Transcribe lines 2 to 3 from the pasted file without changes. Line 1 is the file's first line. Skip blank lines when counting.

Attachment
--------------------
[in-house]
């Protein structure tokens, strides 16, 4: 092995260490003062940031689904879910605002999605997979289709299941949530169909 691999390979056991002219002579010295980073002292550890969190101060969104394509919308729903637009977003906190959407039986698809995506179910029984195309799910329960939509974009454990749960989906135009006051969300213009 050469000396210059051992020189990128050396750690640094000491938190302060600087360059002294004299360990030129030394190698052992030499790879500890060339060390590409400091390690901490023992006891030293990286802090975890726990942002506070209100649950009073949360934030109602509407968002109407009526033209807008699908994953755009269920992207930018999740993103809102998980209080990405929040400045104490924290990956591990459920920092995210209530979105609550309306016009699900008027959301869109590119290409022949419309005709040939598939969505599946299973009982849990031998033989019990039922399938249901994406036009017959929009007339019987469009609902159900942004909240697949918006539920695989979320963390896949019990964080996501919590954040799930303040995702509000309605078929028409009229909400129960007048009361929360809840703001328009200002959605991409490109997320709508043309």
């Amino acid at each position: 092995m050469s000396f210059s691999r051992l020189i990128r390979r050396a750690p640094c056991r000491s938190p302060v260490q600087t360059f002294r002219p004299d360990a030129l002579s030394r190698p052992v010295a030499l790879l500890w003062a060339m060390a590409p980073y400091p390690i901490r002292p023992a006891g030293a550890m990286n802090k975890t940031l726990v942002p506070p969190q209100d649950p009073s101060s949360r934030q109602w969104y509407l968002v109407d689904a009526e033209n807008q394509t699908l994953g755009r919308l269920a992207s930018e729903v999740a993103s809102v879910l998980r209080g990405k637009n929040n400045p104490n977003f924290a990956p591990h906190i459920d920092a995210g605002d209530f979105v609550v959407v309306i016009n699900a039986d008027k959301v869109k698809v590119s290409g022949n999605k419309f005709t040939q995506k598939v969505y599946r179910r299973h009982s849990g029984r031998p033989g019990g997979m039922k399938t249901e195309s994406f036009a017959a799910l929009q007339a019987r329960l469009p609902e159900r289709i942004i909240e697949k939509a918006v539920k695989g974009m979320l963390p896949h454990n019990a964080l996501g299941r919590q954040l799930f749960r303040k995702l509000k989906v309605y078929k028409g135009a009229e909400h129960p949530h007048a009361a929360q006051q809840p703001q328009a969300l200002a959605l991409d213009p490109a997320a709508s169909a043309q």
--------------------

């Protein structure tokens, strides 16, 4: 092995260490003062940031689904879910605002999605997979289709299941949530169909 691999390979056991002219002579010295980073002292550890969190101060969104394509919308729903637009977003906190959407039986698809995506179910029984195309799910329960939509974009454990749960989906135009006051969300213009 050469000396210059051992020189990128050396750690640094000491938190302060600087360059002294004299360990030129030394190698052992030499790879500890060339060390590409400091390690901490023992006891030293990286802090975890726990942002506070209100649950009073949360934030109602509407968002109407009526033209807008699908994953755009269920992207930018999740993103809102998980209080990405929040400045104490924290990956591990459920920092995210209530979105609550309306016009699900008027959301869109590119290409022949419309005709040939598939969505599946299973009982849990031998033989019990039922399938249901994406036009017959929009007339019987469009609902159900942004909240697949918006539920695989979320963390896949019990964080996501919590954040799930303040995702509000309605078929028409009229909400129960007048009361929360809840703001328009200002959605991409490109997320709508043309």
């Amino acid at each position: 092995m050469s000396f210059s691999r051992l020189i990128r390979r050396a750690p640094c056991r000491s938190p302060v260490q600087t360059f002294r002219p004299d360990a030129l002579s030394r190698p052992v010295a030499l790879l500890w003062a060339m060390a590409p980073y400091p390690i901490r002292p023992a006891g030293a550890m990286n802090k975890t940031l726990v942002p506070p969190q209100d649950p009073s101060s949360r934030q109602w969104y509407l968002v109407d689904a009526e033209n807008q394509t699908l994953g755009r919308l269920a992207s930018e729903v999740a993103s809102v879910l998980r209080g990405k637009n929040n400045p104490n977003f924290a990956p591990h906190i459920d920092a995210g605002d209530f979105v609550v959407v309306i016009n699900a039986d008027k959301v869109k698809v590119s290409g022949n999605k419309f005709t040939q995506k598939v969505y599946r179910r299973h009982s849990g029984r031998p033989g019990g997979m039922k399938t249901e195309s994406f036009a017959a799910l929009q007339a019987r329960l469009p609902e159900r289709i942004i909240e697949k939509a918006v539920k695989g974009m979320l963390p896949h454990n019990a964080l996501g299941r919590q954040l799930f749960r303040k995702l509000k989906v309605y078929k028409g135009a009229e909400h129960p949530h007048a009361a929360q006051q809840p703001q328009a969300l200002a959605l991409d213009p490109a997320a709508s169909a043309q």